Chloroquine poisoning

aka Toxicology Conundrum 033

A 2 year-old (who weighs 15kg) is hauled into the emergency department by his worried mother. She thinks he swallowed 2 x 155mg chloroquine tablets.

They were visiting the child’s aunt, who recently returned from her travels in Mexico and Central America. The aunt is yet to complete her course of malaria prophylaxis. No ingestion was witnessed and the recalcitrant child is not owning up — but the aunt is definitely missing the two tablets she was planning to take. The presumed ingestion is thought to have occurred about 30 minutes ago.

The child is currently asymptomatic with age-appropriate vital signs.


Q1. What is the risk assessment?

Answer and interpretation

In small children, the ingestion of 1-2 tablets of chloroquine is a potentially life-threatening ingestion. Chloroquine is on the list of ‘two pills that can kill‘ toddlers.

The worst case scenario is an ingestion of 310mg/15kg = ~21 mg/kg. In general >10mg/kg is considered toxic, with increasing mortality at doses >30mg/kg. In adults 5g or more is considered fatal unless life-saving interventions are performed.

Q2. Describe the mechanism of chloroquine toxicity.

Answer and interpretation

Chloroquine is used for malaria prophylaxis, often in combination with proguanil (rarely is it used alone these days because of falciparum resistance, but it may be used in “vivax only” areas like Central America and Turkey). Hydroxychloroquine – which has a similar toxicity profile – has largely superseded it for the treatment of rheumatoid arthritis.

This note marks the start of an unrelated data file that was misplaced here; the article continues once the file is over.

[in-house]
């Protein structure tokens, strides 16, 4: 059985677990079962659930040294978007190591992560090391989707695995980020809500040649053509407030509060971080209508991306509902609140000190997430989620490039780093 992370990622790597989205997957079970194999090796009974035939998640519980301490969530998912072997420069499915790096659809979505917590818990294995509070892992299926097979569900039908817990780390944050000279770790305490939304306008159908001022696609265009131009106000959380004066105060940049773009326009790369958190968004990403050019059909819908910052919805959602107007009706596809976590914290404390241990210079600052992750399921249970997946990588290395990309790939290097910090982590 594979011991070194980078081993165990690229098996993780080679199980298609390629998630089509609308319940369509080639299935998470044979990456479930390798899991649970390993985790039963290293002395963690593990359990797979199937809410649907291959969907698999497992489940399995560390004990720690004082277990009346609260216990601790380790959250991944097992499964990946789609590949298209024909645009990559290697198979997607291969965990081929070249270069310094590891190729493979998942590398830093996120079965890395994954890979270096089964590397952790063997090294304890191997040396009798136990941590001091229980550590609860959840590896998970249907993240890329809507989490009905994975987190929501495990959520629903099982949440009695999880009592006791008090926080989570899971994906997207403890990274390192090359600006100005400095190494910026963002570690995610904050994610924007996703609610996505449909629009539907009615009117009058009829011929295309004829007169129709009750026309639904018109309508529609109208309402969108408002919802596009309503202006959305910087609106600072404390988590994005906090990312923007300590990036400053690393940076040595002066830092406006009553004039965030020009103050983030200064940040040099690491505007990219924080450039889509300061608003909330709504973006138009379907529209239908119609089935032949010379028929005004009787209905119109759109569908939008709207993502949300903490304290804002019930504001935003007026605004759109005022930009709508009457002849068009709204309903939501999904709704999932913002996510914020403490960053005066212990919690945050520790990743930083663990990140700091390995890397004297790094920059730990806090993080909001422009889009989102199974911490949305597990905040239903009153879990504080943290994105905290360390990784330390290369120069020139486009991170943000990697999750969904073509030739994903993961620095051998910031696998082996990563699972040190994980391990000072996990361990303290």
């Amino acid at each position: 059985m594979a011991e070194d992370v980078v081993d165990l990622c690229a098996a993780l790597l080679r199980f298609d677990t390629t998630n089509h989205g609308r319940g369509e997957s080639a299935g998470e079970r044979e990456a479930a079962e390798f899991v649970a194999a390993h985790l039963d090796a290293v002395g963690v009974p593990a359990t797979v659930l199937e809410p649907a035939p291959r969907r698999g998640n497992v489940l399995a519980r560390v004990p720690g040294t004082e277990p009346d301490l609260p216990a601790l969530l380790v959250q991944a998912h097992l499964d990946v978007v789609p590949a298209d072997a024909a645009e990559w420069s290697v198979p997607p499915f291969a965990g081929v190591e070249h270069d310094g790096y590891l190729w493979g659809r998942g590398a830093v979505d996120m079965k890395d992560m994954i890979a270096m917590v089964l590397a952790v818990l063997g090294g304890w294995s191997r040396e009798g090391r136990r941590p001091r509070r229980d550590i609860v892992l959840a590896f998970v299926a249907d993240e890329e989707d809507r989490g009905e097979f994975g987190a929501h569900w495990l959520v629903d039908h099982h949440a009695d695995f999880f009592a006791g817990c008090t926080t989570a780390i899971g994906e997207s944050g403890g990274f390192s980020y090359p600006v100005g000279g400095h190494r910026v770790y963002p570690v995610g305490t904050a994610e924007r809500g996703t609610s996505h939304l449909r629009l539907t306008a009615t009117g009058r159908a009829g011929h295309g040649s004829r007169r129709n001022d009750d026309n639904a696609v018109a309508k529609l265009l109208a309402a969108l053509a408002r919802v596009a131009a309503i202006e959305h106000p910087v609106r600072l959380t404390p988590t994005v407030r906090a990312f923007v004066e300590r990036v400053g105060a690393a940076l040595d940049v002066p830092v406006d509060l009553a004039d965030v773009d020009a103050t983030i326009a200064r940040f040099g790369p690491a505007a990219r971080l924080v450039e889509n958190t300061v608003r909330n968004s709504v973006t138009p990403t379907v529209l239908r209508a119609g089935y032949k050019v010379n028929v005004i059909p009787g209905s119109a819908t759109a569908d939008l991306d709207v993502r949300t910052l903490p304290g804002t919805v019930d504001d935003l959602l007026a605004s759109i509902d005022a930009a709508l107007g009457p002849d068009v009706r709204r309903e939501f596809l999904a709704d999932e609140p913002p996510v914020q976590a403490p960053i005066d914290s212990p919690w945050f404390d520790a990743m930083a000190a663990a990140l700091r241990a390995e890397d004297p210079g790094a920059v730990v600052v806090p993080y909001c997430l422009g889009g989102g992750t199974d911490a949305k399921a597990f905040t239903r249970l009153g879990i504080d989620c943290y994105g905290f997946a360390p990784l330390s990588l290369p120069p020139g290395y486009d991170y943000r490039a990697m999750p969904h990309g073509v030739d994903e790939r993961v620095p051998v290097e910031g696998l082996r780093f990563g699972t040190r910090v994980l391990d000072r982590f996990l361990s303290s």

In overdose both chloroquine and hydroxychloroquine cause sodium channel blockade with primarily cardiovascular and central nervous system effects, as well as hypokalemia due to intracellular potassium shifts.

Q3. Describe the toxicokinetics of chloroquine.

Answer and interpretation

Here’s how the body handles chloroquine:

  • absorption — rapid and complete absorption from the gastrointestinal tract
  • distribution — widely tissue bound with a large volume of distribution (>100L)
  • metabolism — partially metabolism by the liver
  • elimination — 50% is excreted unchanged by the kidneys, with a prolonged elimination half-life of several weeks

Q4. What is the clinical course of chloroquine toxicity?

Answer and interpretation

Evidence of toxicity starts to become apparent within 1-2 hours of a toxic ingestion.

The clinical features include:

  • Nonspecific effects — dizziness, nausea, vomiting
  • Cardiovascular effects — rapid onset of hypotension, cardiac conduction defects, widened QRS and QT prolongation, broad complex tachycardias including torsades de pointes
  • CNS effects — altered mental state, coma, seizures
  • Metabolic effects — hypokalemia

Methemoglobinemia has also been reported from chloroquine toxicity, and retinal toxicity is a side-effect of long-term use.

Q5. Would you decontaminate this child?

Answer and interpretation

No – not yet.

Decontamination should only be performed when the benefits outweigh the risks.

Chloroquine is rapidly absorbed so there is little likelihood of activated charcoal having a clinically significant impact on toxicity. Furthermore, if the children develops coma or seizures following the administration of activated charcoal there is a significant risk of aspiration.